Name of regulation: Pipeline Safety: Gas Pipeline Leak Detection and Repair
Stage: Proposed rule
Agency: U.S. Department of Transportation (DOT), Pipeline and Hazardous Materials Safety Administration (PHMSA)
On May 18, 2023, the Pipeline and Hazardous Materials Safety Administration (PHMSA) proposed updates to regulations addressing pipeline leaks. These proposed amendments would require operators to find and repair all leaks from gas gathering pipelines, transmission pipelines, gas distribution systems, underground natural gas storage facilities, and liquified natural gas (LNG) facilities. Additionally, owners and operators would be required to minimize vented emissions from blowdowns.
Why is PHMSA proposing these requirements?
PHMSA has proposed these amendments under the authority of the PIPES Act of 2020, which extends PHMSA’s regulations to not only account for safety, but to also include considerations of environmental harm. Current regulations focus on avoiding risks to public safety resulting from instantaneous, large volume releases or accumulated gas from gas pipelines. However, those regulations lack specificity on leak detection and repair requirements, and grant discretion to operators to determine what constitutes a leak needing more immediate repair.
There are many nuances to the proposed amendments, including the use of an advanced leak detection program (ALDP), reduced emissions from blowdowns, leak grading specifications, and reporting for purposes of national pipeline mapping. The ALDP is a new section to PHMSA’s current regulations, and warrants additional review and consideration for comment and/or data submissions while the public comment period is open.
What leak detection and repair requirements are proposed?
PHMSA proposes an ALDP that would be developed by owners/operators. The overall program requirement is to use an advanced gas detection technology to detect leaks that are 5 ppm or greater when detected within a 5 foot distance of the pipeline. Owners/operators would develop a written plan that includes information on the detection equipment used to detect, locate, and investigate leaks. Any leak detected would be repaired, with repair timelines dependent on the leak grading specifications. Larger leaks that pose considerable risk to public safety or the environment would have to be repaired on a shorter timeline than other smaller leaks. Detection equipment allowed under the proposed ALDP include handheld equipment, mobile/aerial/satellite-mounted equipment, continuous monitors, and optical/infrared/laser-based equipment. Leak surveys would be required at specific frequencies, depending on the type of pipeline/facility, ranging from quarterly to annually.
All transmission and distribution pipelines would be subject to these proposed leak detection programs, but only a portion of gas gathering pipelines would be regulated. These gas gathering pipelines include those with an outer radius of 8.625 inches or greater that are located near occupied buildings. This represents a small fraction of the approximately 400,000 miles of gas gathering pipeline in the U.S. While not proposed, PHMSA does seek comment and data that would support expanding these requirements to all gas gathering pipelines. Information from recent studies indicate that the gas gathering and boosting segment is a significant source of methane emissions. This type of information could be used by environmental groups to compel PHMSA to extend regulations to all gas gathering pipelines.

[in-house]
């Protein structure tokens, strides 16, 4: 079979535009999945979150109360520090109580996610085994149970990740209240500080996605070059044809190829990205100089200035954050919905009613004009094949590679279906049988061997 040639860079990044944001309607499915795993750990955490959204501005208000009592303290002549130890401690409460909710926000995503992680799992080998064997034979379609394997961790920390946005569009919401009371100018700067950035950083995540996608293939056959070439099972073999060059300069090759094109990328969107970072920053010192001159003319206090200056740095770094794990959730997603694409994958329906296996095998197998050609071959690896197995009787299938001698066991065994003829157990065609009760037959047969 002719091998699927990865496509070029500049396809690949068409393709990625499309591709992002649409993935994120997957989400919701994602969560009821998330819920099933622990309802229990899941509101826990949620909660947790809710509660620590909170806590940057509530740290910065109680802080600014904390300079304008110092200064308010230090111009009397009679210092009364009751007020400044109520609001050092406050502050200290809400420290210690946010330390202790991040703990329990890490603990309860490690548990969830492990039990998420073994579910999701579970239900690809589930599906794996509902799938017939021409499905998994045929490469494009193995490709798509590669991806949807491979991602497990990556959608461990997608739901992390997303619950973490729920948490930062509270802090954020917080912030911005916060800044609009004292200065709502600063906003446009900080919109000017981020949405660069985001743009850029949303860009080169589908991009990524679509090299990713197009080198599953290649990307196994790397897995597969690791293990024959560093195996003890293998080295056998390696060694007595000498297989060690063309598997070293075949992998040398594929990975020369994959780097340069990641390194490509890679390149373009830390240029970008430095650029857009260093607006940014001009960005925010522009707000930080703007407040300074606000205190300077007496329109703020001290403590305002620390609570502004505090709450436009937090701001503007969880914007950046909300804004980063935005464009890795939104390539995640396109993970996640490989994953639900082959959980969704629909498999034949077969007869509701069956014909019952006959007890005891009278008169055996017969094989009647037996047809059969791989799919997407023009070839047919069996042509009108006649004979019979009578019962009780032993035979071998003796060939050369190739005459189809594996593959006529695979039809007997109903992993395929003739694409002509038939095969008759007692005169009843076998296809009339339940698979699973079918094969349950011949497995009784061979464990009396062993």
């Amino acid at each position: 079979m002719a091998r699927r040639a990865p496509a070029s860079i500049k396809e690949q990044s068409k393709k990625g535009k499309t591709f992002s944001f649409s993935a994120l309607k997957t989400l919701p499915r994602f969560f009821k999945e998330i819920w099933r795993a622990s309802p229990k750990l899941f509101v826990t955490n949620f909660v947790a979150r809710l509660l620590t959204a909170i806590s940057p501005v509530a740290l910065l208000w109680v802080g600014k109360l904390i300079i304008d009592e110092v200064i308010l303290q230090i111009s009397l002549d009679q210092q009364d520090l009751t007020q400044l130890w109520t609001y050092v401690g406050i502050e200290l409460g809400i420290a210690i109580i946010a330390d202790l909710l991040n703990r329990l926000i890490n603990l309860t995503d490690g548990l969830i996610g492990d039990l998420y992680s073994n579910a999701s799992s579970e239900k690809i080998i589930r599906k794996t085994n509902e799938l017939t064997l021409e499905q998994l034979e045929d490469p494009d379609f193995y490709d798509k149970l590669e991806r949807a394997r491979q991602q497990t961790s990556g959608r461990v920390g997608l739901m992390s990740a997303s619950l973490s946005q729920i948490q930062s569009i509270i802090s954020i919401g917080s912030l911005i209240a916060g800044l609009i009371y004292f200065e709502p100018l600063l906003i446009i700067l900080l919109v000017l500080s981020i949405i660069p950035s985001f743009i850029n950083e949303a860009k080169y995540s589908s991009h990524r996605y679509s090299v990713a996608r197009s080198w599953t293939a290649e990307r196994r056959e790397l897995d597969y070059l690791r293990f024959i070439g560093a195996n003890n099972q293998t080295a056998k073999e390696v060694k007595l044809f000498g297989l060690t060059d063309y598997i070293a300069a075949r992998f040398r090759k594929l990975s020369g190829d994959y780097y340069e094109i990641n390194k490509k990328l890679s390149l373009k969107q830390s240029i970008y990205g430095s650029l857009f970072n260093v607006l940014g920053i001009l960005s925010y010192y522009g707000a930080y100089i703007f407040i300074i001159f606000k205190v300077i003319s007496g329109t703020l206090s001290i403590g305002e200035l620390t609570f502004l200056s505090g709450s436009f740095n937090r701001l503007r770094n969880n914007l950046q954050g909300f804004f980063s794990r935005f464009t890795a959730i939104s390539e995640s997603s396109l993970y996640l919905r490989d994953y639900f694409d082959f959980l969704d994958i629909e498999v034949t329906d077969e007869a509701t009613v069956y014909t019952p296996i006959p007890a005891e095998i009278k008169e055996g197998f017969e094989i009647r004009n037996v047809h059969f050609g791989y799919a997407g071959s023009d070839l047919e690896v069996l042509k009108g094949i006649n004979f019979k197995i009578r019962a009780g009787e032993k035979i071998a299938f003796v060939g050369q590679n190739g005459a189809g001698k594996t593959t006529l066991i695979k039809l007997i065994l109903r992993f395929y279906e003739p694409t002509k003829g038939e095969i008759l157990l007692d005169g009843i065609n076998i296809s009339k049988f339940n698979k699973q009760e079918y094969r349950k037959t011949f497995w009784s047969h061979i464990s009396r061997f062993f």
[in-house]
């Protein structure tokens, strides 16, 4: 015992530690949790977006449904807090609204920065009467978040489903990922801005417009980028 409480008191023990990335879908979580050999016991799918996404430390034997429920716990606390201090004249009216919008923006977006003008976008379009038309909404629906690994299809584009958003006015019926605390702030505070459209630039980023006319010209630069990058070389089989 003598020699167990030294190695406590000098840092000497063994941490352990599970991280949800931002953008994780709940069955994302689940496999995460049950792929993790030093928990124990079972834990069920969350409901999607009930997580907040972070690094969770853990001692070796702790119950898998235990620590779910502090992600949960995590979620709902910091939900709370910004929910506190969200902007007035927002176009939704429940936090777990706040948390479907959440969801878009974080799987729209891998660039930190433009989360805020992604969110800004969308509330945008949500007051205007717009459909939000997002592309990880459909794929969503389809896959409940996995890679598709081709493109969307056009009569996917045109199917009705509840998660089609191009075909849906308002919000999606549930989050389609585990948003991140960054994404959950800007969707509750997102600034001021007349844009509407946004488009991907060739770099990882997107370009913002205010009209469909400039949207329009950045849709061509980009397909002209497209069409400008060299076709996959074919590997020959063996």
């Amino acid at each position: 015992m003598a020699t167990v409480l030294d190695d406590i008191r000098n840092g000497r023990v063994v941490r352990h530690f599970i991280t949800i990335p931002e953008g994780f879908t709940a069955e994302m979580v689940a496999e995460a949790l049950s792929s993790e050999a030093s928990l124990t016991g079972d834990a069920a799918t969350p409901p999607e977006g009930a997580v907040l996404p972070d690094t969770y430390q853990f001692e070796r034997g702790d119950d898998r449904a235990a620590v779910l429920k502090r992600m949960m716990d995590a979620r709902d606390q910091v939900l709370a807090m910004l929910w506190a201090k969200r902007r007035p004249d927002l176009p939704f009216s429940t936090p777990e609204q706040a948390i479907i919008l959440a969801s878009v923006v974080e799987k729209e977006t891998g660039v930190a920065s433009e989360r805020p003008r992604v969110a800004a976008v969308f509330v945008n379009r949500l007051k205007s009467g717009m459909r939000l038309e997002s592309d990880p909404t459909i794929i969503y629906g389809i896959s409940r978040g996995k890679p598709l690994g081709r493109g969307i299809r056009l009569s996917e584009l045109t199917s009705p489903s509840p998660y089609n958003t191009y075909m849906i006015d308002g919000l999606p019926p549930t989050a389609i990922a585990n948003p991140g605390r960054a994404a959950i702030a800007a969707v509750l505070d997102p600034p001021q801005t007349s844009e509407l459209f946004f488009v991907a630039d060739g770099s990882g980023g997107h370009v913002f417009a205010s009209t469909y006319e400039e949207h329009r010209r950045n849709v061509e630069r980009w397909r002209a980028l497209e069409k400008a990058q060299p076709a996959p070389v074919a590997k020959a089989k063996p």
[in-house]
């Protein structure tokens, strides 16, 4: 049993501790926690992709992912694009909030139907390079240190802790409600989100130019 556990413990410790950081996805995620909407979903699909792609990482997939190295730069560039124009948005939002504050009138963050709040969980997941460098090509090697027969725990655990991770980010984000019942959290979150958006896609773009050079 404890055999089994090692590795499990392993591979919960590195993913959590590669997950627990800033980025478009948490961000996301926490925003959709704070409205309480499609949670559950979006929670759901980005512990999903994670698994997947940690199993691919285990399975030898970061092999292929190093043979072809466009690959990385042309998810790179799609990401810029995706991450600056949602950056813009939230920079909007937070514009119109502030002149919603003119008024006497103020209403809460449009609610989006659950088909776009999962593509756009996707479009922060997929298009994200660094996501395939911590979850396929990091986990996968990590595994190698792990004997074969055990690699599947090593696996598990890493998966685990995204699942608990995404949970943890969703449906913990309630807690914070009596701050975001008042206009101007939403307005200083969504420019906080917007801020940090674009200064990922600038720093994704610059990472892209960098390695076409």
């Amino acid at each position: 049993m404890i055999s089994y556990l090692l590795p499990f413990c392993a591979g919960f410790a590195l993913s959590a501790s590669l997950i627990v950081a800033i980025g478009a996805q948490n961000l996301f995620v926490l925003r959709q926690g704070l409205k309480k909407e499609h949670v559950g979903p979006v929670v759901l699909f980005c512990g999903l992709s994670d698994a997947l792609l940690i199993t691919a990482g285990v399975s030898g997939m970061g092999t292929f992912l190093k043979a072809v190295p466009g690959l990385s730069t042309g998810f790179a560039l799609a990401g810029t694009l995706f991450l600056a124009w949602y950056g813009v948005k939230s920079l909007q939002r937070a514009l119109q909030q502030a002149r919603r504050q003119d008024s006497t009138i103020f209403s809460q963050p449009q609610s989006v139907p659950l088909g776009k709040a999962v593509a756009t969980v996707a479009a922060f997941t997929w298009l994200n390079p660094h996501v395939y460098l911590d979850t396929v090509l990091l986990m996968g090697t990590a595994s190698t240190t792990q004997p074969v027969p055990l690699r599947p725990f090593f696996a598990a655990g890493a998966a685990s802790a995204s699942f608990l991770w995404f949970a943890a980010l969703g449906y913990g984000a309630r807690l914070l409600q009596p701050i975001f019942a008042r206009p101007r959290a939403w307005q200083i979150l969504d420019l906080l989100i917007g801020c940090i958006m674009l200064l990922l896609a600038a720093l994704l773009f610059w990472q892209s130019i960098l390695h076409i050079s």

How does this proposal compare to EPA’s methane rulemaking?
PHMSA and EPA have attempted to coordinate their rulemaking efforts, including joint participation in public meetings where information on advanced methane detection technologies were discussed. Additionally, PHMSA includes an exemption in their proposal from the ALDP requirements for gathering and boosting compressor stations and transmission compressor stations that are subject to and in compliance with EPA’s forthcoming rules for new sources (NSPS OOOOb) and any state plans conforming with the emission guidelines for existing sources (EG OOOOc). That exemption would be limited to the compressor station, and not include pipelines outside the station, as EPA’s rules do not apply to pipelines at this time. The graphic below shows where EPA and PHMSA regulations would apply, and is provided from the U.S. Methane Emissions Reduction Plan issued in November 2021.
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Owners and operators of pipelines, LNG facilities, and underground natural gas storage facilities should familiarize themselves with the proposed requirements in this PHMSA regulation. The public comment period is open until July 17, 2023, and detailed comments can help PHMSA prepare a final rule that can be implemented more easily.
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Prior to Validere, Karen Marsh served as a senior environmental engineer and lead regulation developer for the U.S. EPA, authoring key regulations such as New Source Performance Standards for the oil and gas industry. Karen brings 15+ years of experience in developing regulations to reduce methane emissions, various LDAR regulations, fugitive emissions detection, air permitting, and GHG reporting.